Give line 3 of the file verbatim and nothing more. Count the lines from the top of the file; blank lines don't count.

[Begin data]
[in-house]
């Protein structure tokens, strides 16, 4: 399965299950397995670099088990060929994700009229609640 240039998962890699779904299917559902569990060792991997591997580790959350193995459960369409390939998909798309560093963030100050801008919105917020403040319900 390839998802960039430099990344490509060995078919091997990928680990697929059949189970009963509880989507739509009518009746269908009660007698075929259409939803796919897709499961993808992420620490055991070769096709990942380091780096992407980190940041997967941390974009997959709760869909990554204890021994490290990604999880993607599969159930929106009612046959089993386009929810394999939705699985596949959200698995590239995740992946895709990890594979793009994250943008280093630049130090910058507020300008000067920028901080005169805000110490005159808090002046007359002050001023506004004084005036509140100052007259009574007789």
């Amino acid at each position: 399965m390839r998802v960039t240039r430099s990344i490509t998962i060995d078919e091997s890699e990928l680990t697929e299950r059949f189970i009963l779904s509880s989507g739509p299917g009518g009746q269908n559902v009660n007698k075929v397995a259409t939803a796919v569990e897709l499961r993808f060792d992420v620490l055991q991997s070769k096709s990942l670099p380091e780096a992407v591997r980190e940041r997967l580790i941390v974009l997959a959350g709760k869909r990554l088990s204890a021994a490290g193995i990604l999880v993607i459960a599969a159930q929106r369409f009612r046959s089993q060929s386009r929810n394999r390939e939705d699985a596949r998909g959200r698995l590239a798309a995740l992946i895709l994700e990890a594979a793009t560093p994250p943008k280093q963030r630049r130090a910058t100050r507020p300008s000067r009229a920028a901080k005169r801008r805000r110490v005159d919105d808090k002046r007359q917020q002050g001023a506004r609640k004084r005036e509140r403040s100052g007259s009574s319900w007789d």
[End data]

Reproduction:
């Amino acid at each position: 399965m390839r998802v960039t240039r430099s990344i490509t998962i060995d078919e091997s890699e990928l680990t697929e299950r059949f189970i009963l779904s509880s989507g739509p299917g009518g009746q269908n559902v009660n007698k075929v397995a259409t939803a796919v569990e897709l499961r993808f060792d992420v620490l055991q991997s070769k096709s990942l670099p380091e780096a992407v591997r980190e940041r997967l580790i941390v974009l997959a959350g709760k869909r990554l088990s204890a021994a490290g193995i990604l999880v993607i459960a599969a159930q929106r369409f009612r046959s089993q060929s386009r929810n394999r390939e939705d699985a596949r998909g959200r698995l590239a798309a995740l992946i895709l994700e990890a594979a793009t560093p994250p943008k280093q963030r630049r130090a910058t100050r507020p300008s000067r009229a920028a901080k005169r801008r805000r110490v005159d919105d808090k002046r007359q917020q002050g001023a506004r609640k004084r005036e509140r403040s100052g007259s009574s319900w007789d």